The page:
Jeff Jordan, Anu Hariharan, Frank Chen, and Preethi Kasireddy consider themselves very lucky to have an opportunity to meet thousands of entrepreneurs every year. Thus, they see various metrics that display health of companies. But there are cases when metrics don’t really display the state of business or people use various interpretations of one and the same metric.
So, the authors have compiled a list of common metrics and the ones that are easy to confuse. It’s true that “good metrics aren’t about raising money from VCs — they’re about running the business in a way where founders know how and why certain things are working (or not) … and can address or adjust accordingly.”
Bookings and revenue are different things, so don’t interchange them.
Bookings are the value of a contract between the company and the customer. It’s a contractual obligation on the part of the customer to pay the company.
Revenue is recognized when the service is actually provided or over the life of the subscription agreement.
Pay attention to the fact that letters of intent and verbal agreements are neither revenue nor bookings.
Investors tend to value higher the companies which get the majority of total revenue from product revenue. It happens so because a) revenue isn’t recurring, b) has lower margins, c) less scalable.
Product revenue is the what you generate from the sale of the software or product itself.
ARR (annual recurring revenue) is a measure of revenue components that are recurring in nature. It doesn’t include non-recurring fees and professional service fees.
ARR per customer: Flat or growing? If you upselL or cross-sell your customers, it should grow (it’s a positive sign for a healthy business).
MRR (monthly recurring revenue): Multiply one month’s all-in bookings by 12 to get to ARR. Some widespread mistakes: a) to count non-recurring fees (hardware, setup, installation, professional services / consulting agreements), b) to count bookings.
Gross profit allows to understand how profitable the revenue stream is.
It depends on a company, but usually costs concerning manufacturing, delivery, support of a product/service are included.
Don’t forget to break down what is included in / excluded from that figure.
TCV (total contract value) is the total value of the contract, and can be shorter or longer in duration. It should also have the value from one-time charges, professional service fees, and recurring charges.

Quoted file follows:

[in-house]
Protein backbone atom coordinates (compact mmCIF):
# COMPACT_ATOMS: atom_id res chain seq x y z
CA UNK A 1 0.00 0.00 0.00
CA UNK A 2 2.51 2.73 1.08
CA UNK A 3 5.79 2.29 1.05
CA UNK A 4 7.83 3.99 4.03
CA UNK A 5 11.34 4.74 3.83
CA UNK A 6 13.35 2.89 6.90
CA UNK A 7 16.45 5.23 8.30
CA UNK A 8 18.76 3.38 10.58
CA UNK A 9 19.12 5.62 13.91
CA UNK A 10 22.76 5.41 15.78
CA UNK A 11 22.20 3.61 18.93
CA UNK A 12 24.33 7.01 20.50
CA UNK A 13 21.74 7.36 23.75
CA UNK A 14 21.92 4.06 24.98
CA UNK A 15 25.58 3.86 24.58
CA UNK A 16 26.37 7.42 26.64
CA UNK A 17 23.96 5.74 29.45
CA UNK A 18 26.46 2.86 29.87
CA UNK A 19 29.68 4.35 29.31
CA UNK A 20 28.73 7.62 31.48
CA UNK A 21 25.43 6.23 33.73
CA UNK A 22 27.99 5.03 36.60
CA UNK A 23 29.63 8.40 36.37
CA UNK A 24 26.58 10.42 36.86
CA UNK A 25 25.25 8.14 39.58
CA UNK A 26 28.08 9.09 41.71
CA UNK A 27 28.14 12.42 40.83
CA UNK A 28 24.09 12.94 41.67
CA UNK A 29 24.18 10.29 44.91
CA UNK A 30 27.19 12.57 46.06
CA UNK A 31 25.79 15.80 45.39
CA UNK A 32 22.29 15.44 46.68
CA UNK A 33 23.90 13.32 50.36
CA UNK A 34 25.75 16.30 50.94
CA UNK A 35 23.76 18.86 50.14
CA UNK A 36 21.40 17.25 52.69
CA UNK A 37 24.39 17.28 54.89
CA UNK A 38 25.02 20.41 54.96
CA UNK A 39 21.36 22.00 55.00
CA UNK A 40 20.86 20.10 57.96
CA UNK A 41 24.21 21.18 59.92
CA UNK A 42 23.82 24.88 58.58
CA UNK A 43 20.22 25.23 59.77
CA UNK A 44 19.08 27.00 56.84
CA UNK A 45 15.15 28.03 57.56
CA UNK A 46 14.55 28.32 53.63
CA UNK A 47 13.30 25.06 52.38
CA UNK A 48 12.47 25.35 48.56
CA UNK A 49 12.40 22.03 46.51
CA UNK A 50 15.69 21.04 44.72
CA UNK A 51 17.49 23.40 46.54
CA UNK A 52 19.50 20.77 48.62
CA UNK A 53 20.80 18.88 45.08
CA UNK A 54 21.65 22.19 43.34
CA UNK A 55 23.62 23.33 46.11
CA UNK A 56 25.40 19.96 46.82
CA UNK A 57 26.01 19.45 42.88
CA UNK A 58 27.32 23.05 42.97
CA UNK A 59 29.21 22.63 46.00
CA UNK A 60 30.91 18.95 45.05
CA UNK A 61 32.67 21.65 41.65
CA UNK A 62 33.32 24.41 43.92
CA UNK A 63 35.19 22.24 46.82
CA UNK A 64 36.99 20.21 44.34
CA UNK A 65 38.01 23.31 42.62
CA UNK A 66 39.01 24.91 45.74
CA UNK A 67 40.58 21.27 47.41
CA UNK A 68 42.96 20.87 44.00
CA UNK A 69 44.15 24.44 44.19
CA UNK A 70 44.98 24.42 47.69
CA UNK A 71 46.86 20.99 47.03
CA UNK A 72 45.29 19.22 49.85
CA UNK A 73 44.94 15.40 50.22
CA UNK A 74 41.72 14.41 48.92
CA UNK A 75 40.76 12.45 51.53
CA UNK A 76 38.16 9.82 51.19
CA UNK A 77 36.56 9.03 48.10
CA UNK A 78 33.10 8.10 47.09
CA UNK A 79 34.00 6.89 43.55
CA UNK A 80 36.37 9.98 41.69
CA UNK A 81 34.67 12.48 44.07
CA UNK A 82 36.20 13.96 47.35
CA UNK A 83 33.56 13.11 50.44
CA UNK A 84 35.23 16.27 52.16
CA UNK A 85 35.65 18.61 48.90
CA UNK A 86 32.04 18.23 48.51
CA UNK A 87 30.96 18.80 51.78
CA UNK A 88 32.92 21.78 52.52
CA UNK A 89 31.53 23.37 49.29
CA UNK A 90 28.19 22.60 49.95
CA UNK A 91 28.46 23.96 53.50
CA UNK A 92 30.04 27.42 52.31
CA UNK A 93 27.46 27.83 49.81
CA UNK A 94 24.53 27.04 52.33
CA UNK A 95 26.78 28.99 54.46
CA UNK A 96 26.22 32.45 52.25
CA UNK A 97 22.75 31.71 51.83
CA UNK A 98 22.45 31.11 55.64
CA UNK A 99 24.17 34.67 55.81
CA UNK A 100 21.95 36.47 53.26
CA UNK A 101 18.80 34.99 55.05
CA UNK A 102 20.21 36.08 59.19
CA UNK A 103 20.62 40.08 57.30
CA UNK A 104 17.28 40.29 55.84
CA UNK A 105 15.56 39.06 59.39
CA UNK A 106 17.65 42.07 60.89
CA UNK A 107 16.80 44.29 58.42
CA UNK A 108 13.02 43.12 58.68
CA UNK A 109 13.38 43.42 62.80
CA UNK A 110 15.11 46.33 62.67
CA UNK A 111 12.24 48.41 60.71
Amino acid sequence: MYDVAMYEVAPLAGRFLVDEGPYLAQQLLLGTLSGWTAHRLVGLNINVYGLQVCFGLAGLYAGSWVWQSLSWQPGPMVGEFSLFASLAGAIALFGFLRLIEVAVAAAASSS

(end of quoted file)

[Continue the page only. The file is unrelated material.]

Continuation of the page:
ACV (annual contract value) is the value of the contract over a 12-month period.
What more you can learn about ACV:
What is the size? (Are you getting a few hundred dollars per month from your customers, or are you able to close large deals?)
Is it growing / not shrinking? Customers are paying you more on average for your product over time if it’s growing. It means that your product does more to warrant the increase or delivers much value and customers want to pay more for it.
Lifetime value is the present value of the future net profit from the customer over the duration of the relationship. It’s necessary to understand a customer’s long-term value and what amount of net value you generate per customer after accounting for CAC (customer acquisition costs).
A mistake that occurs quite often is that the LTV is estimated as a present value of revenue or a gross margin of the customer. It should be calculated as net profit of the customer over the life of the relationships.
The authors offer a way to calculate LTV:
Revenue per customer (per month) = average order value × the number of orders.
Contribution margin per customer (per month) = revenue from customer – variable costs associated with a customer. Variable costs means selling, administrative and any operational costs associated with serving the customer.
Avg. life span of a customer (in months) = 1 / by your monthly churn.